advisors from the fields of urban and economic development, foreign policy, and
development cooperation, as well as regional and urban experts from sub-Sahara
Can you identify 10 world cities from their density maps alone? Test your urban knowledge with the new Guardian Cities Quiz using LSE Cities data visualisations. Developed as part of the Urban Age research programme density diagrams show the number of people living in each square kilometre of a 100km by 100km urban region.
Residential density measures how closely
people live together. More compact cities have higher densities, while cities
that sprawl and have wide open spaces between buildings have lower densities.
The pattern of streets, squares and urban blocks – as well as how many people
live in residential units – determines the density of a city alongside the
height of individual buildings.
Nuno F. da Cruz, Assistant Professorial Research Fellow at LSE Cities,
will deliver a talk entitled ‘The quality of local democracy: an institutional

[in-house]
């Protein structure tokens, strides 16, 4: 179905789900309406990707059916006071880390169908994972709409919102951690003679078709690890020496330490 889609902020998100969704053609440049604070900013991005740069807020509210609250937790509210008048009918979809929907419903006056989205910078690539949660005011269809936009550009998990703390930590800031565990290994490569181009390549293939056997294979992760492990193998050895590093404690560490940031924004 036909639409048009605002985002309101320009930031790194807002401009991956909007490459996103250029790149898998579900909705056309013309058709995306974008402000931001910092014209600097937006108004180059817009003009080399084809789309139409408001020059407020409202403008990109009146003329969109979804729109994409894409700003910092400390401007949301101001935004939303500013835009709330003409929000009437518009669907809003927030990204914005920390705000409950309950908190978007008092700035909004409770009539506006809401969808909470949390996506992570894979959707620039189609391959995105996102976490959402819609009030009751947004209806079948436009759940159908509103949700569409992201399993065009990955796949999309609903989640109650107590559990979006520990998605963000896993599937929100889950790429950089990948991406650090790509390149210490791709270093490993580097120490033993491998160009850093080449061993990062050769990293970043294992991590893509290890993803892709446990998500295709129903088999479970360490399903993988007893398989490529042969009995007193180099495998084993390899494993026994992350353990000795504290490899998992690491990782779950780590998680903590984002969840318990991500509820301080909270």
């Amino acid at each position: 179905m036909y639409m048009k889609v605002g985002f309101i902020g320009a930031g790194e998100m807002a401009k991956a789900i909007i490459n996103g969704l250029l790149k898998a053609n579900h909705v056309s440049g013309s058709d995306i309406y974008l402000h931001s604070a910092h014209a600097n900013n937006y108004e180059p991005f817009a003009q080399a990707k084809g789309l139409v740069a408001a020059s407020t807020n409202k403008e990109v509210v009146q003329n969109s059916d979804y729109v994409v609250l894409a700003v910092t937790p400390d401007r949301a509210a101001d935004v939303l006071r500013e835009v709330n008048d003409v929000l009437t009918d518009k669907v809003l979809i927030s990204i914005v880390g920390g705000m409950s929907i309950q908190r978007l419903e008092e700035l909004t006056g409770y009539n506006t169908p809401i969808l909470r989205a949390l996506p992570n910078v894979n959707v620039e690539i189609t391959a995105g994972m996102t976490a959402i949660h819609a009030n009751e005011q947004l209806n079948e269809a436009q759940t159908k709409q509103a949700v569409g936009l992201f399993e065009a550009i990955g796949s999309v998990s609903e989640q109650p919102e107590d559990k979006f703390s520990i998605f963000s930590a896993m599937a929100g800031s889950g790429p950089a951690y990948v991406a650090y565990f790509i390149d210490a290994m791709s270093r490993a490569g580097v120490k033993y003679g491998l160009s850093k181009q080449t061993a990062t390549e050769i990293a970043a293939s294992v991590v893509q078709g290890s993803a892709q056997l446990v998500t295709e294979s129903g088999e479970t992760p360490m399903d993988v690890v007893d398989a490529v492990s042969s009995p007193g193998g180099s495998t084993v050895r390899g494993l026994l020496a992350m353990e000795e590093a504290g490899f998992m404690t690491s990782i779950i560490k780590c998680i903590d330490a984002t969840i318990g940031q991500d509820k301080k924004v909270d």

analysis’ on 11 March 2019 at Pompeu Fabra University in Barcelona.
Jointly hosted by Pompeu Fabra University and the Metropolitan Area of Barcelona (AMB) the research
seminar explores the following key question: ‘The Implementation of
Transparency Policy at the Local Level: A Common Model for the European Union?’.
The seminar will be followed by an evening roundtable discussion.
Jointly hosted by The Academy of Science of South Africa and the British Academy, the workshop brings together early career researchers based in the UK and South Africa who are able to contribute multiple disciplinary and cross-regional insights from the humanities and the social sciences to our understanding of urban life. The symposium runs from the 21st-23rd February, in Gauteng, South Africa, and Ed Charlton presented work in a session on ‘Space and Habitats’.
On 21 February, Ricky Burdett, Director of LSE Cities and Urban Age, presented the third publication in the Urban Age series, ‘Shaping Cities in an Urban Age’. Featuring 37 essays by leading policy makers, practitioners and scholars, ‘Shaping Cities in an Urban Age’, brings together authoritative research and fresh insights that explain the complexities of urbanisation. The presentation was jointly hosted by Ivorypress and Phaidon Press.